Kritzer v. Town of Southern Pines

Annotate this Case

234 S.E.2d 648 (1977)

33 N.C. App. 152

James Peter KRITZER et al. v. TOWN OF SOUTHERN PINES, a Municipal Corporation.

No. 7620SC879.

Court of Appeals of North Carolina.

May 4, 1977.

*650 James R. Van Camp, P. A., by James R. Van Camp, and Seawell, Pollock, Fullenwider, Robbins & May, P. A., Southern Pines, by Bruce T. Cunningham, Jr., Carthage, for petitioners-appellants.

Brown & Pate by W. Lamont Brown and W. Daniel Pate, Southern Pines, for respondent-appellee.

ARNOLD, Judge.

Petitioners argue that certain proceedings of the annexation statutes, G.S. 160A-45, et seq., were violated. They contend that the court erred in finding of fact number eight, and in conclusions of law numbers four and five. The finding of fact is as follows:

"8. On April 13, 1976, the Southern Pines Town Council adopted a motion signifying its Notice of Intent to consider the annexation of four (4) areas adjacent to . . . the Town of Southern Pines. . ., which areas the Court has determined were properly identified and the boundaries outlined in explanation of Annexation Study made by the Town Manager prior to the time said motion was made and adopted, clearly indicating on a map that was displayed on a screen visible to all members of the Council, and each area was outlined by pointer on said map by the Town Manager, and that the phrase in the motion, `these areas,' was clearly shown to mean the areas considered for annexation as shown on the map, and testimony of each member of the Council showed that each of them understood that these were the areas, the boundaries of which were shown on the map, that were being considered for annexation and that the Notice of Intent being adopted had to do with those areas."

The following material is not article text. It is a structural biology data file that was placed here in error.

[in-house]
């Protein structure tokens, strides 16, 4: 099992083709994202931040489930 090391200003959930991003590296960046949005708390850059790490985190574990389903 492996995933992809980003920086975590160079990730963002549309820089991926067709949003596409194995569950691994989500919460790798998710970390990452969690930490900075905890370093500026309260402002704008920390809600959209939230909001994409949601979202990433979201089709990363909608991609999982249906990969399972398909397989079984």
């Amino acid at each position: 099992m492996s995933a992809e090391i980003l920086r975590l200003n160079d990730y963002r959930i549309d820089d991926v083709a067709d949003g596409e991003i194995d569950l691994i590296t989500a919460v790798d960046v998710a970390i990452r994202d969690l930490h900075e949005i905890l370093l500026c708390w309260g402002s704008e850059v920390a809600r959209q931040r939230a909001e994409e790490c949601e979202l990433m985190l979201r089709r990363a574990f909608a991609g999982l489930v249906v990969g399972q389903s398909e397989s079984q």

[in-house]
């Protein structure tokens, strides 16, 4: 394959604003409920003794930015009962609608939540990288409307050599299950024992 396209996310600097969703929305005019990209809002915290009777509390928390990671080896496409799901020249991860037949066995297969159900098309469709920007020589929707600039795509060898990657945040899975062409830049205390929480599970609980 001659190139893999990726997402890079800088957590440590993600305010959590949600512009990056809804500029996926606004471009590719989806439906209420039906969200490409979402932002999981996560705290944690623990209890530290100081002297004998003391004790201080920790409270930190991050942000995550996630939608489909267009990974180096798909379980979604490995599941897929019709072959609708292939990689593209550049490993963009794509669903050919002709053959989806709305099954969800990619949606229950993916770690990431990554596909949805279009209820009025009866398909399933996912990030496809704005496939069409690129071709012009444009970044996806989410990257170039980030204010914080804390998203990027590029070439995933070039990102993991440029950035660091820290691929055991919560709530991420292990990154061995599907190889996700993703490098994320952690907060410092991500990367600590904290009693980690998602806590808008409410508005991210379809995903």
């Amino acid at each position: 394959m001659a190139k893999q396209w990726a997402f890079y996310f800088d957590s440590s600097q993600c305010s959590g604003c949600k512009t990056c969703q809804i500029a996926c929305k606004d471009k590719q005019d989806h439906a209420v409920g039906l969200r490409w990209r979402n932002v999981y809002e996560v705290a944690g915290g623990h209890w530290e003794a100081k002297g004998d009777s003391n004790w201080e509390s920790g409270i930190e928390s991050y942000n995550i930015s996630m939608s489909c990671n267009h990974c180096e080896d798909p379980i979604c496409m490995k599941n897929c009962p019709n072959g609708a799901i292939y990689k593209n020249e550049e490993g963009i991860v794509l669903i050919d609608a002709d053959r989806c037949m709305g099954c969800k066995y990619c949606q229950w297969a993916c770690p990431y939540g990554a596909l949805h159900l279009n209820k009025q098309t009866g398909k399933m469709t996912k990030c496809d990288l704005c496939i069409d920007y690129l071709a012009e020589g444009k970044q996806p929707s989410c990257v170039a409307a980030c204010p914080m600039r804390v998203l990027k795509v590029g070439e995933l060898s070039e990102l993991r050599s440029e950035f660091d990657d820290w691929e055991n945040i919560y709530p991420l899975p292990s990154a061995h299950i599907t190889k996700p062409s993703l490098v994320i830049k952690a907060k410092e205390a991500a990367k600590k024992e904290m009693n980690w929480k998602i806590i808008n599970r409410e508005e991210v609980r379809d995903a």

And, the conclusions of law say:

"4. That G.S. 160A-49 does not require that the Resolution of Notice of Intent to Consider Annexation of certain properly identified areas must be in writing or that the boundaries of the areas under consideration be set forth by metes and bounds; that maps showing the boundaries are sufficient, and that in this case the maps showing the boundaries were sufficient to comply with the requirements of this section." "5. That the action of the Town Council. . . in passing a resolution upon an oral motion and the recording of the action in the minutes, and therein making reference to the areas as shown on the map showing the boundaries, complies with the provisions of the law since the evidence clearly shows that [each Council member had before him, and fully understood, the map showing the areas to be annexed.]"

The petitioners argue that these findings and conclusions are contrary to G.S. 160A-49(a), which says:

"Any municipal governing board desiring to annex territory under the provisions of this Part shall first pass a resolution stating the intent of the municipality to consider annexation. Such resolution shall describe the boundaries of the area under consideration and fix a date for a public hearing on the question of annexation. . . .

Petitioners insist that the resolution of notice of intent to consider annexation must be written. They cite no authority, and we are not convinced by their argument. The statute does not specifically require a written resolution; nor is such a requirement implicit in the fact that the resolution must describe the land under consideration.